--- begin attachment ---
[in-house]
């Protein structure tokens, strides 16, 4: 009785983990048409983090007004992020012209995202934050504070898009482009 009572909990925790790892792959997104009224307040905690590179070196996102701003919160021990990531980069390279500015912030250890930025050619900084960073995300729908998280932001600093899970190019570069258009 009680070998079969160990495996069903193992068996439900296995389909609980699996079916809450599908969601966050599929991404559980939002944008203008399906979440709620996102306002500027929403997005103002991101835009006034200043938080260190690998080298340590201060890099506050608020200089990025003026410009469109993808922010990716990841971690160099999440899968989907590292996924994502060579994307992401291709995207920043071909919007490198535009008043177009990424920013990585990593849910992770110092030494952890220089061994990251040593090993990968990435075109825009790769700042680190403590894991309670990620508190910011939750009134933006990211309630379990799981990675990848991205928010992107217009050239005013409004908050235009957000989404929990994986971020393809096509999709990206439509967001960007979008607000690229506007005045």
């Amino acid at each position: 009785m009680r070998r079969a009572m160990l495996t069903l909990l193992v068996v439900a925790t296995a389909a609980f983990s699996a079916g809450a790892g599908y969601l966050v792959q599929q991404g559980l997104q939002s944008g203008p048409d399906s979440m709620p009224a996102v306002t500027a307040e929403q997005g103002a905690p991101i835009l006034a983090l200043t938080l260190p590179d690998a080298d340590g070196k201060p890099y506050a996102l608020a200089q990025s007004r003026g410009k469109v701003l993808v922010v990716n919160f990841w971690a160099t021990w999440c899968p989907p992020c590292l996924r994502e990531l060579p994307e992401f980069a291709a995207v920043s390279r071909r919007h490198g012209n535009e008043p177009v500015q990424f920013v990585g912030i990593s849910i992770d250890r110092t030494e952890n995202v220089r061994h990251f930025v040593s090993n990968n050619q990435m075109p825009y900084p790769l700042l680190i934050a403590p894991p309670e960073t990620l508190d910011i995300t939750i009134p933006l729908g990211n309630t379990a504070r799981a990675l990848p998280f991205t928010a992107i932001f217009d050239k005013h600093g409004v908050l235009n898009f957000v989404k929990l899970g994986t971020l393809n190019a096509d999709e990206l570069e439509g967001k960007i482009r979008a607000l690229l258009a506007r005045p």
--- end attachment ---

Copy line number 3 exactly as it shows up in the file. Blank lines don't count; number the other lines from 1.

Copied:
């Amino acid at each position: 009785m009680r070998r079969a009572m160990l495996t069903l909990l193992v068996v439900a925790t296995a389909a609980f983990s699996a079916g809450a790892g599908y969601l966050v792959q599929q991404g559980l997104q939002s944008g203008p048409d399906s979440m709620p009224a996102v306002t500027a307040e929403q997005g103002a905690p991101i835009l006034a983090l200043t938080l260190p590179d690998a080298d340590g070196k201060p890099y506050a996102l608020a200089q990025s007004r003026g410009k469109v701003l993808v922010v990716n919160f990841w971690a160099t021990w999440c899968p989907p992020c590292l996924r994502e990531l060579p994307e992401f980069a291709a995207v920043s390279r071909r919007h490198g012209n535009e008043p177009v500015q990424f920013v990585g912030i990593s849910i992770d250890r110092t030494e952890n995202v220089r061994h990251f930025v040593s090993n990968n050619q990435m075109p825009y900084p790769l700042l680190i934050a403590p894991p309670e960073t990620l508190d910011i995300t939750i009134p933006l729908g990211n309630t379990a504070r799981a990675l990848p998280f991205t928010a992107i932001f217009d050239k005013h600093g409004v908050l235009n898009f957000v989404k929990l899970g994986t971020l393809n190019a096509d999709e990206l570069e439509g967001k960007i482009r979008a607000l690229l258009a506007r005045p």